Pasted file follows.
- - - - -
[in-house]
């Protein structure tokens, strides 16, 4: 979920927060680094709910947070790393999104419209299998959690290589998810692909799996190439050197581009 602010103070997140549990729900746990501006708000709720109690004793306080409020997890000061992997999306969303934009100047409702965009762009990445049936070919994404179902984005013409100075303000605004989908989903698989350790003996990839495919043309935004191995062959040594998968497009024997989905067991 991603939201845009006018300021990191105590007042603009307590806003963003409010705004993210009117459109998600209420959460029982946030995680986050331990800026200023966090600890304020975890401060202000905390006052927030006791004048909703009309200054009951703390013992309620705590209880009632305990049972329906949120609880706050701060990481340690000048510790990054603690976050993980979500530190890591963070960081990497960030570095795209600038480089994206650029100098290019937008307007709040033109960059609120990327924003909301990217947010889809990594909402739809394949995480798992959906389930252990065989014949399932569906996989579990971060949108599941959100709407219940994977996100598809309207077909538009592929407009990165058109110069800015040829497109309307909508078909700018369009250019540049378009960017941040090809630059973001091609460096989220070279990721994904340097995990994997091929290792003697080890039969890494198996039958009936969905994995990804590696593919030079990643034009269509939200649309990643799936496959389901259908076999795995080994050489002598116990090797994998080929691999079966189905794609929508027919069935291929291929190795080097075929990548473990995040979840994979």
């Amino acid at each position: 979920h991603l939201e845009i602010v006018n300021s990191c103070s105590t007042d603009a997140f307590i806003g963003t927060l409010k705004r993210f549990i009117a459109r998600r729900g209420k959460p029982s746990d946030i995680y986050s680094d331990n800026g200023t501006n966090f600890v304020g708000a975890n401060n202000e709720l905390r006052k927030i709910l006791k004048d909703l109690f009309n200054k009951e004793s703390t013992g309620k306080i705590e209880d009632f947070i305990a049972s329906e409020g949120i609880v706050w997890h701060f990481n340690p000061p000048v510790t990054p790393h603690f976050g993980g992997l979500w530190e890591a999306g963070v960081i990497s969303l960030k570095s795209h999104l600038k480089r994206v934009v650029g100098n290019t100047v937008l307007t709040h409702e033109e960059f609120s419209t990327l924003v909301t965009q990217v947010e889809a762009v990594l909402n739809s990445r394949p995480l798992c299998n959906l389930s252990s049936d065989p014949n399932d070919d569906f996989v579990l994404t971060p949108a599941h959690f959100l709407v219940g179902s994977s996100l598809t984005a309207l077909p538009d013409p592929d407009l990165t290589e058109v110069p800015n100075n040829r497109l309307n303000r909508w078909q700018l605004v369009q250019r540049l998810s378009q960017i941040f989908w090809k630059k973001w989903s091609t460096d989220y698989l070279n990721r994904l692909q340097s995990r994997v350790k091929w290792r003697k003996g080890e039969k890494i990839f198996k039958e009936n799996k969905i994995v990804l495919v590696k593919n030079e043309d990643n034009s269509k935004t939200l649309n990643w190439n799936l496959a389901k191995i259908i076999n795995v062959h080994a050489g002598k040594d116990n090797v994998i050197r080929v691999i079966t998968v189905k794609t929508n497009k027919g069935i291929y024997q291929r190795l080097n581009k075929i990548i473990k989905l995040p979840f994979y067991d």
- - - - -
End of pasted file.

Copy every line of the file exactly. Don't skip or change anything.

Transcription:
[in-house]
């Protein structure tokens, strides 16, 4: 979920927060680094709910947070790393999104419209299998959690290589998810692909799996190439050197581009 602010103070997140549990729900746990501006708000709720109690004793306080409020997890000061992997999306969303934009100047409702965009762009990445049936070919994404179902984005013409100075303000605004989908989903698989350790003996990839495919043309935004191995062959040594998968497009024997989905067991 991603939201845009006018300021990191105590007042603009307590806003963003409010705004993210009117459109998600209420959460029982946030995680986050331990800026200023966090600890304020975890401060202000905390006052927030006791004048909703009309200054009951703390013992309620705590209880009632305990049972329906949120609880706050701060990481340690000048510790990054603690976050993980979500530190890591963070960081990497960030570095795209600038480089994206650029100098290019937008307007709040033109960059609120990327924003909301990217947010889809990594909402739809394949995480798992959906389930252990065989014949399932569906996989579990971060949108599941959100709407219940994977996100598809309207077909538009592929407009990165058109110069800015040829497109309307909508078909700018369009250019540049378009960017941040090809630059973001091609460096989220070279990721994904340097995990994997091929290792003697080890039969890494198996039958009936969905994995990804590696593919030079990643034009269509939200649309990643799936496959389901259908076999795995080994050489002598116990090797994998080929691999079966189905794609929508027919069935291929291929190795080097075929990548473990995040979840994979």
């Amino acid at each position: 979920h991603l939201e845009i602010v006018n300021s990191c103070s105590t007042d603009a997140f307590i806003g963003t927060l409010k705004r993210f549990i009117a459109r998600r729900g209420k959460p029982s746990d946030i995680y986050s680094d331990n800026g200023t501006n966090f600890v304020g708000a975890n401060n202000e709720l905390r006052k927030i709910l006791k004048d909703l109690f009309n200054k009951e004793s703390t013992g309620k306080i705590e209880d009632f947070i305990a049972s329906e409020g949120i609880v706050w997890h701060f990481n340690p000061p000048v510790t990054p790393h603690f976050g993980g992997l979500w530190e890591a999306g963070v960081i990497s969303l960030k570095s795209h999104l600038k480089r994206v934009v650029g100098n290019t100047v937008l307007t709040h409702e033109e960059f609120s419209t990327l924003v909301t965009q990217v947010e889809a762009v990594l909402n739809s990445r394949p995480l798992c299998n959906l389930s252990s049936d065989p014949n399932d070919d569906f996989v579990l994404t971060p949108a599941h959690f959100l709407v219940g179902s994977s996100l598809t984005a309207l077909p538009d013409p592929d407009l990165t290589e058109v110069p800015n100075n040829r497109l309307n303000r909508w078909q700018l605004v369009q250019r540049l998810s378009q960017i941040f989908w090809k630059k973001w989903s091609t460096d989220y698989l070279n990721r994904l692909q340097s995990r994997v350790k091929w290792r003697k003996g080890e039969k890494i990839f198996k039958e009936n799996k969905i994995v990804l495919v590696k593919n030079e043309d990643n034009s269509k935004t939200l649309n990643w190439n799936l496959a389901k191995i259908i076999n795995v062959h080994a050489g002598k040594d116990n090797v994998i050197r080929v691999i079966t998968v189905k794609t929508n497009k027919g069935i291929y024997q291929r190795l080097n581009k075929i990548i473990k989905l995040p979840f994979y067991d």